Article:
Search articles

Auction Highlights

-

Welcome to this edition of Rare Coin Market Report Auction Highlights, where we highlight three remarkable coins and banknotes that recently sold at auction. These historic rarities are gems in every respect, each with a fascinating story to tell – and every single one a beloved numismatic treasure.

1943-S Copper Lincoln Cent, PCGS MS63

1943-S Bronze Lincoln Cent, PCGS MS63BN. Courtesy of PCGS TrueView. Click image to enlarge.

Most coin collectors and even many non-coin collectors are very familiar with this iconic rarity. Copper was necessary for the military efforts in World War II, compelling the Treasury Department to stop the production of bronze one-cent coins and have the United States Mint switch to using zinc-coated steel planchets. However, during the transition, the Philadelphia, Denver, and San Francisco Mints all produced tiny handfuls of these transitional errors. About 20 or so 1943 Copper Lincoln Cents exist from all three mints combined. Six are currently known from the San Francisco Mint, and in November 2020, a 1943-S Copper Lincoln Cent graded PCGS MS63 sold for $504,000.

1795 Flowing Hair Half Dime, PCGS MS67

1795 Flowing Hair Half Dime, PCGS MS67. Courtesy of PCGS TrueView. Click image to enlarge.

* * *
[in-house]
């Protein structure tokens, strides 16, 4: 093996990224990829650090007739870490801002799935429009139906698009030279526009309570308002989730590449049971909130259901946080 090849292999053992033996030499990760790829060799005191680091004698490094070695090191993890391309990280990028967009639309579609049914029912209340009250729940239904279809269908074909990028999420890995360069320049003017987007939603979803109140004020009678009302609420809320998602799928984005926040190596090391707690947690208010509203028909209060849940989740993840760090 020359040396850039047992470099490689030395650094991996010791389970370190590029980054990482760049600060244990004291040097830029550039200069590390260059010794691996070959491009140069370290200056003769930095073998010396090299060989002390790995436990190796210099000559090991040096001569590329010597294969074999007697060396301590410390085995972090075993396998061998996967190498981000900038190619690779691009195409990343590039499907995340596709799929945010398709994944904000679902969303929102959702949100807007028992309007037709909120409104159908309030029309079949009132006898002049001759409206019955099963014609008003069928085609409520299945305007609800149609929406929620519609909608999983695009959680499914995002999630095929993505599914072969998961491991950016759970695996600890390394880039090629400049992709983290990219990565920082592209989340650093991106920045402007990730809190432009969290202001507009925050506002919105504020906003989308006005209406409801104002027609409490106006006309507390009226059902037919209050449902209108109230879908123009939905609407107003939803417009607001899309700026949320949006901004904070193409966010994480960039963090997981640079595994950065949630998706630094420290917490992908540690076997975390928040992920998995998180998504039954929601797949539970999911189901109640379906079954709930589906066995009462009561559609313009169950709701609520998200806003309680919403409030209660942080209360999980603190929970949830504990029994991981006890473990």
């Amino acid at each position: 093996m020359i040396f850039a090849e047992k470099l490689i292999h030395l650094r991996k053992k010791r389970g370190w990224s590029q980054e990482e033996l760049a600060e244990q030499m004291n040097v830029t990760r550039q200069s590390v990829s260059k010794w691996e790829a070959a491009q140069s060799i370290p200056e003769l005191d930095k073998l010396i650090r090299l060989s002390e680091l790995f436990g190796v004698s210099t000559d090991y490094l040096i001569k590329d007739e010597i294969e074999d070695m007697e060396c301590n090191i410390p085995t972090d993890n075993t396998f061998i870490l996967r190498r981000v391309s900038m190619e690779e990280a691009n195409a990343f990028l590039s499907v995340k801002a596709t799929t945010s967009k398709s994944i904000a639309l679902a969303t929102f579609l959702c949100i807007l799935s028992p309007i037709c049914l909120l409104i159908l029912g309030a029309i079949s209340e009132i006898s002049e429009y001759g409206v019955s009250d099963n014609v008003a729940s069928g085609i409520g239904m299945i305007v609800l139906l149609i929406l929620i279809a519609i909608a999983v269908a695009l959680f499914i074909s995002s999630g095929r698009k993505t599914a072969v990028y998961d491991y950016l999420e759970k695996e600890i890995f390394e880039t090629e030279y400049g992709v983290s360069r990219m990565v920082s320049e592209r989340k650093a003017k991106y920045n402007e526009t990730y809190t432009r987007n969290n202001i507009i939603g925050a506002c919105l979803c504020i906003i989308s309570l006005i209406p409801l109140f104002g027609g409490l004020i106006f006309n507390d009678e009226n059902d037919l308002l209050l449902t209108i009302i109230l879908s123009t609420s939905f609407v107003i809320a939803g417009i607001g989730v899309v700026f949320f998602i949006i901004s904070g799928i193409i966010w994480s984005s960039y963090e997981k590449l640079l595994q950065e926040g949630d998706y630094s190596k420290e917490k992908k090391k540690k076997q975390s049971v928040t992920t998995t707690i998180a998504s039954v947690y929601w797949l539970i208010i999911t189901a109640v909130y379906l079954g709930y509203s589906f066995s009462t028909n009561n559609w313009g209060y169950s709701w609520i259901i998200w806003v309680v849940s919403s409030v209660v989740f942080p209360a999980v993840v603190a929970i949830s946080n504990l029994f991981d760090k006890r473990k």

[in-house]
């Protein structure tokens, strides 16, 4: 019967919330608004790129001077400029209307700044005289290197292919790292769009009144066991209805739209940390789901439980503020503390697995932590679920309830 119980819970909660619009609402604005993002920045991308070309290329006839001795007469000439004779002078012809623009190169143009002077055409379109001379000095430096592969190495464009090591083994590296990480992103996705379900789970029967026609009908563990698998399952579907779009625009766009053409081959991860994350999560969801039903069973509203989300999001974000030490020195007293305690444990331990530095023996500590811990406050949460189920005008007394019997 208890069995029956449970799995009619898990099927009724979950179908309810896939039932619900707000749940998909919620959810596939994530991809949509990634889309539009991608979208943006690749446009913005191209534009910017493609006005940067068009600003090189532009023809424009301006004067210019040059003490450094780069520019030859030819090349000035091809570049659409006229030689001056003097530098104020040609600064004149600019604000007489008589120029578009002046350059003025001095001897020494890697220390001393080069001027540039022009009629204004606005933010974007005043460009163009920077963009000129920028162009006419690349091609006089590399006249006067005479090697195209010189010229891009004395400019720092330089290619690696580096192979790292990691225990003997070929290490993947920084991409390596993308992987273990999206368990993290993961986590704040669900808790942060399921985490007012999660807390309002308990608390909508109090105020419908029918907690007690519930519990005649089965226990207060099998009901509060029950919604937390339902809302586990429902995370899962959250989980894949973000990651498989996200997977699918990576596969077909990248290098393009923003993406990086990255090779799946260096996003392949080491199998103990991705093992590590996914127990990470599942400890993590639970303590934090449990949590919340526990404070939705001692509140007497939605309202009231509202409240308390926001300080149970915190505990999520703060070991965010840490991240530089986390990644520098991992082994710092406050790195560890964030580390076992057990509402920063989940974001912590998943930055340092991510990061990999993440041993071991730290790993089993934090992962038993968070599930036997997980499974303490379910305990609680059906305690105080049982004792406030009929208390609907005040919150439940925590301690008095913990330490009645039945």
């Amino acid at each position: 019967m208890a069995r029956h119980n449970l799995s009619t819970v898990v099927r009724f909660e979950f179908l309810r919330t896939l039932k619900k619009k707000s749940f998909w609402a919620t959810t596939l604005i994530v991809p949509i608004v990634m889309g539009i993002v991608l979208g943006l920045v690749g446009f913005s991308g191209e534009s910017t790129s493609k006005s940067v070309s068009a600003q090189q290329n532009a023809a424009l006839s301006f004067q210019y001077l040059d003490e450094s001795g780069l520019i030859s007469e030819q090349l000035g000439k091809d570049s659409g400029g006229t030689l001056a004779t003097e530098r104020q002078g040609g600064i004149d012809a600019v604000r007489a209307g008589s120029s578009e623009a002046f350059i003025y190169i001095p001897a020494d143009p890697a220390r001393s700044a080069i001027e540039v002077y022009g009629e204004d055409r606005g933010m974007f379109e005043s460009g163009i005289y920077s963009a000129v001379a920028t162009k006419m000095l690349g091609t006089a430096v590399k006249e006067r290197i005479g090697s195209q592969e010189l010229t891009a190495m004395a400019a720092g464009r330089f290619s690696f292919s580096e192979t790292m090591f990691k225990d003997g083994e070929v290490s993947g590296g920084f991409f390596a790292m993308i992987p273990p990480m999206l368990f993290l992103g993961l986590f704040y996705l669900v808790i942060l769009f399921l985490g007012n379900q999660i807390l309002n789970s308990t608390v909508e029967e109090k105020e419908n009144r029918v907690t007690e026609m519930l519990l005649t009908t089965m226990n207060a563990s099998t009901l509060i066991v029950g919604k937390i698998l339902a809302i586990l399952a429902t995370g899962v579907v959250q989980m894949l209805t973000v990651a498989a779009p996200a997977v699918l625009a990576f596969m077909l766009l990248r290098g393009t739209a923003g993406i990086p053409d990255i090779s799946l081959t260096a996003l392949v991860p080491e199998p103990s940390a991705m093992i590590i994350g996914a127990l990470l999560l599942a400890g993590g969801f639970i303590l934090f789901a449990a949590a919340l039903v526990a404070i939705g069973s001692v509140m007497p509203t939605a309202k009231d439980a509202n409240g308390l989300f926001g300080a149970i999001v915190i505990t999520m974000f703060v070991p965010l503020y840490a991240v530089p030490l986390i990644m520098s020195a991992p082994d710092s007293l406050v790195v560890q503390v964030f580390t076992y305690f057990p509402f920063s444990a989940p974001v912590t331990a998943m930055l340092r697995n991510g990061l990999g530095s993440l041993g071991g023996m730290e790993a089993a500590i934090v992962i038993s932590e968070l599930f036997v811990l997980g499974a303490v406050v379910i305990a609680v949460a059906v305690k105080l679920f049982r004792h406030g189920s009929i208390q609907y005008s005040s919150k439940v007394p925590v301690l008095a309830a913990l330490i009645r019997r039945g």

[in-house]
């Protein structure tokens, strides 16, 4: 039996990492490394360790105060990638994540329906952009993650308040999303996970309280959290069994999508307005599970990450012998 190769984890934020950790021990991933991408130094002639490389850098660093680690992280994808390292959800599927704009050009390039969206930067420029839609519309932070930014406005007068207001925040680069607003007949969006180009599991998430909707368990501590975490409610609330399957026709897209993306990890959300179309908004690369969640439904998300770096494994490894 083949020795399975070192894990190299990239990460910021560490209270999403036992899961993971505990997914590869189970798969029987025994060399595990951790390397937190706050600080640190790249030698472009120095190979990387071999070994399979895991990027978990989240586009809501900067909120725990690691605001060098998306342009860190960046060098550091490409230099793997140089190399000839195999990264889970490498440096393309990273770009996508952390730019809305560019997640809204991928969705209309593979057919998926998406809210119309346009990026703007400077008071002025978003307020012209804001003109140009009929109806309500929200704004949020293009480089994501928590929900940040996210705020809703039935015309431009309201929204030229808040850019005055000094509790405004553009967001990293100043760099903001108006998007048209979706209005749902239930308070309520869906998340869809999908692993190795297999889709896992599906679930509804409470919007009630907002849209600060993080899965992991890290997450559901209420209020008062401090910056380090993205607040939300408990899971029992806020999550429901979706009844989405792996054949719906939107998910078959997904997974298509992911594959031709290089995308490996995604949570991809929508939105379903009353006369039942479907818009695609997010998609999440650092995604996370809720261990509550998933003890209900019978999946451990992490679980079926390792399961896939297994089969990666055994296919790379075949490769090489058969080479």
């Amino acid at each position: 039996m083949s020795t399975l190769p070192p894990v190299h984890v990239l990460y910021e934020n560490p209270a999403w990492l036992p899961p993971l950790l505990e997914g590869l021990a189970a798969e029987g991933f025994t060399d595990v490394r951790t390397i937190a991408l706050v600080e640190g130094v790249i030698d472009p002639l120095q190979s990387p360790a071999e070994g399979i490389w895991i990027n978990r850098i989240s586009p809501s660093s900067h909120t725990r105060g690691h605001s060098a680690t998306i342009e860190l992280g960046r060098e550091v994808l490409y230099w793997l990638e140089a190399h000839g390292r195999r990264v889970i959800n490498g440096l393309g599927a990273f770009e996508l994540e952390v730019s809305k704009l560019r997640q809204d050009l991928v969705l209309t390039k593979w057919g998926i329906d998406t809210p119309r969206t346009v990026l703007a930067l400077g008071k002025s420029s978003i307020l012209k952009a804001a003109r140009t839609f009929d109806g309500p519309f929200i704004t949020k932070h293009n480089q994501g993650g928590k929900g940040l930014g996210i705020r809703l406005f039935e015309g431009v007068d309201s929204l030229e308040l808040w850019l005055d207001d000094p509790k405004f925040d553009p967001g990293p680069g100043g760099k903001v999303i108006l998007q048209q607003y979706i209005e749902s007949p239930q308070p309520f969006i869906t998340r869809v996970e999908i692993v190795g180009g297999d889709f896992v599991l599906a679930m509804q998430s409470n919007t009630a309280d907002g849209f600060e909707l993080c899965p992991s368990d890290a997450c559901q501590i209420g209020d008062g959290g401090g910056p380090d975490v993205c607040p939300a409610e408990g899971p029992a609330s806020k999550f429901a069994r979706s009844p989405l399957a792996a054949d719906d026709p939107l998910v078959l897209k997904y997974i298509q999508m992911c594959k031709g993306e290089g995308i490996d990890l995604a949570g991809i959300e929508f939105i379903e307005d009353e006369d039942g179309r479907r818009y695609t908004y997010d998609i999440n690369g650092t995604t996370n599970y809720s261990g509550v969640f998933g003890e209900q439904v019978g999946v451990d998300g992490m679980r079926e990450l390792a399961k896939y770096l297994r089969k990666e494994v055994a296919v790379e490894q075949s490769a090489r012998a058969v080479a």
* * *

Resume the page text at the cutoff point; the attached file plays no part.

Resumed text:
The 1795 Flowing Hair Half Dime is one of America’s oldest coins. While the reported mintage is 78,860 for this issue, the vast majority have been lost or damaged over the years. PCGS CoinFacts estimates approximately 3,000 examples survive in all grades combined. Aside from being highly scarce, there are about 10 different die marriages known for the 1795 Half Dime. The variety highlighted here that recently sold at auction is catalogued as LM-10. This variety can easily be spotted by the large cud above the letters “TY” of “LIBERTY.” PCGS reports a sole example of the 1795 Half Dime LM-10 variety that has been assigned the outstanding MS67 grade, with none higher. This example crossed the block at a November 2020 GreatCollections Auction where it fetched a record $201,137.

1918 $500 Fr.1132 Atlanta Federal Reserve Banknote, PCGS AU55

1918 $5 Federal Reserve Note Atlanta, PCGS About Unc 55. Image is courtesy of Stack’s Bowers Galleries. Click image to enlarge.

The 1918 $500 Fr.1132 Atlanta Federal Reserve Banknote is estimated to yield about a dozen (perhaps less) examples. Certainly, these Fr.1132 $500 issues are extremely scarce and quite popular among banknote collectors. The biggest problem is that these notes are very expensive in any condition, so most collectors can only be spectators rather than buyers when it comes to one of these examples hitting the auction floor. On the obverse of this $500 banknote is a portrait of Chief Justice John Marshall, with the denomination of “$500” boldly and elegantly displayed in each of the four corners. The reverse carries a scene known as the Discovering of the Mississippi by Spanish Explorer Hernando de Soto in 1541; it depicts de Soto riding on a horse and, in the background, a group of Native Americans and numerous soldiers. Above them and to the right of the design is the Mississippi River. As the 1918 $500 Atlanta Federal Banknotes are unquestionably special because of their rarity, significance, and beauty, when an example becomes available at auction it always commands much collector interest. That was certainly the case in December 2020, when a PCGS AU55 example sold for $50,400 by Stack’s Bowers Galleries.

Auction Results